A milestone in your spiritual experience was when you discovered Romans 12:1-2. There the whole matter was brought into perspective. Paul wrote in verse 1, “I urge you therefore, brethren, by the mercies of God, to present your bodies a living and holy sacrifice, acceptable to God, which is your spiritual service of worship” (Rom. 12:1). You found that even though you were imperfect, God would accept your sacrifice because you belong to Christ.

Walking with the Lord accordingly meant walking in dependence on the Holy Spirit who indwelled you, submitting to the directions which Christ Himself would give as the Spirit guided your life. Unlike your accepting Christ, which was an act once for all, you found that this was to be a daily experience. Even when you failed, if you confessed your sins and yielded yourself to God, He would forgive you and restore you into an intimate walk of fellowship (1 John 1:9).

But Your Struggles Weren’t Over …

But your problems did not stop when you found God’s provision for victory over yourself. You soon learned that your new Christian faith required a standard of life that was very different from what the world around you was following. Here again, Paul came to your rescue and in Romans 12:2 he wrote, “And do not be conformed to this world, but be transformed by the renewing of your mind, that you may prove what the will of God is, that which is good and acceptable and perfect.”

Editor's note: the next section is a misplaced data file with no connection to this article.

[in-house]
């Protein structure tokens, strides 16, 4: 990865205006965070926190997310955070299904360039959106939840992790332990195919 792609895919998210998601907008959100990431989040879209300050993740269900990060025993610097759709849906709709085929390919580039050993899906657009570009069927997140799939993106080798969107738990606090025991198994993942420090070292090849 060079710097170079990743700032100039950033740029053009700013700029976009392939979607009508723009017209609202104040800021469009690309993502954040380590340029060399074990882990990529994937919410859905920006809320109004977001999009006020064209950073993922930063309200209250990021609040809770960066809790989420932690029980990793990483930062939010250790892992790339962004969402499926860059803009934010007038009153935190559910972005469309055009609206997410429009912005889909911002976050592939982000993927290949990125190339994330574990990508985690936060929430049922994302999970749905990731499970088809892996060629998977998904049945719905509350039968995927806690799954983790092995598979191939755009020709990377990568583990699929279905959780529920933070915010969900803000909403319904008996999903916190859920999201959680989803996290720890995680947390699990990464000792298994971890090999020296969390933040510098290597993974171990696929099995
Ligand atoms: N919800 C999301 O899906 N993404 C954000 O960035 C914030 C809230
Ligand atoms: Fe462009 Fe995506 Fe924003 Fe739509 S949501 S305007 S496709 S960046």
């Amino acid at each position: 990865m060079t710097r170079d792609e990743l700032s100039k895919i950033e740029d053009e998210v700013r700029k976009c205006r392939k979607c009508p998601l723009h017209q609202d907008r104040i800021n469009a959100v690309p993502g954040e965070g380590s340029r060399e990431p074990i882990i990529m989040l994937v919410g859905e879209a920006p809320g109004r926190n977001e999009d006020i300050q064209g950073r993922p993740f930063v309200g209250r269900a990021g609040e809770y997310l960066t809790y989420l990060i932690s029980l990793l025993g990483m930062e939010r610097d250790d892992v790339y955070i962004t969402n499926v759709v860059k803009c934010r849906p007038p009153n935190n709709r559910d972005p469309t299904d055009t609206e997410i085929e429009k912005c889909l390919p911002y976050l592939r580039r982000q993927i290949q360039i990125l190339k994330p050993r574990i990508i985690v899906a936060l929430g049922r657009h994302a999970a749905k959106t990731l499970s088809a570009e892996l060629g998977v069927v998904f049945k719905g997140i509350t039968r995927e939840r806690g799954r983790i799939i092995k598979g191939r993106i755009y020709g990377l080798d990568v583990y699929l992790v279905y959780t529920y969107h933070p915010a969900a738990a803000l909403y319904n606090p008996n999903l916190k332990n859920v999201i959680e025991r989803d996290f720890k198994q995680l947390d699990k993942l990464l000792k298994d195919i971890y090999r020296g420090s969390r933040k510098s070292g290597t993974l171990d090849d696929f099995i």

You discovered that the secret of living as Christians in a world that is hostile to Christian standards and values was twofold. First, you could not conform to the world outwardly. This did not mean that you had to dress in a peculiar way as some Christians have done, or that you had to label everything that the world says and does as evil. For instance, it was not wrong to use an automobile instead of a horse and buggy. But you did have to sort out what is good and evil in the world, and as Paul indicates, you were not to shape your life according to the pattern the world offers.

Not only should there be nonconformity to the world outwardly, but second, the real secret was an inner change, a renewed mind, a new insight into the real values and goals and meanings of life. The Bible became more important than the newspaper, and prayer more important than the latest newscast. Now you had to look at things from God’s point of view, and realize that you were out of step with the world about you because you were in step with an unseen world that related to heaven.